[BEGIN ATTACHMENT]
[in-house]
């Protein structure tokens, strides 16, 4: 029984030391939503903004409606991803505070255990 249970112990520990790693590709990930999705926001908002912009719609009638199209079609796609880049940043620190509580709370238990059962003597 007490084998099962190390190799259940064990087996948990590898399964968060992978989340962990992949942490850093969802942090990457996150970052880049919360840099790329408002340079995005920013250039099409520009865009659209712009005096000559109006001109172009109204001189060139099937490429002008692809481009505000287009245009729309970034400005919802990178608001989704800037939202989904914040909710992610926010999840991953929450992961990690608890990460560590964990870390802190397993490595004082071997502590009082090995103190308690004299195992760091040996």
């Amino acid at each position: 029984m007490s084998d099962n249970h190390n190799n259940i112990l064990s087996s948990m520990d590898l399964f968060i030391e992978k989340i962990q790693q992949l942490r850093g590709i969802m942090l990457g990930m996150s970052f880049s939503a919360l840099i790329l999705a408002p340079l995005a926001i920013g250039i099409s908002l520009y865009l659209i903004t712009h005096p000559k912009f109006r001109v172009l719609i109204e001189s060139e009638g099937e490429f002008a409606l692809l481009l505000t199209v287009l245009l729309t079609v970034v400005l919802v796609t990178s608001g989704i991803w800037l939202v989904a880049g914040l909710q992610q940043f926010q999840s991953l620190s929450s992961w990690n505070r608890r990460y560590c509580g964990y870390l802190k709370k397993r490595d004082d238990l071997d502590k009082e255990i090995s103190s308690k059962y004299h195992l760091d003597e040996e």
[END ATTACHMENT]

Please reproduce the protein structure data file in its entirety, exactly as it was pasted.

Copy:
[in-house]
């Protein structure tokens, strides 16, 4: 029984030391939503903004409606991803505070255990 249970112990520990790693590709990930999705926001908002912009719609009638199209079609796609880049940043620190509580709370238990059962003597 007490084998099962190390190799259940064990087996948990590898399964968060992978989340962990992949942490850093969802942090990457996150970052880049919360840099790329408002340079995005920013250039099409520009865009659209712009005096000559109006001109172009109204001189060139099937490429002008692809481009505000287009245009729309970034400005919802990178608001989704800037939202989904914040909710992610926010999840991953929450992961990690608890990460560590964990870390802190397993490595004082071997502590009082090995103190308690004299195992760091040996």
């Amino acid at each position: 029984m007490s084998d099962n249970h190390n190799n259940i112990l064990s087996s948990m520990d590898l399964f968060i030391e992978k989340i962990q790693q992949l942490r850093g590709i969802m942090l990457g990930m996150s970052f880049s939503a919360l840099i790329l999705a408002p340079l995005a926001i920013g250039i099409s908002l520009y865009l659209i903004t712009h005096p000559k912009f109006r001109v172009l719609i109204e001189s060139e009638g099937e490429f002008a409606l692809l481009l505000t199209v287009l245009l729309t079609v970034v400005l919802v796609t990178s608001g989704i991803w800037l939202v989904a880049g914040l909710q992610q940043f926010q999840s991953l620190s929450s992961w990690n505070r608890r990460y560590c509580g964990y870390l802190k709370k397993r490595d004082d238990l071997d502590k009082e255990i090995s103190s308690k059962y004299h195992l760091d003597e040996e």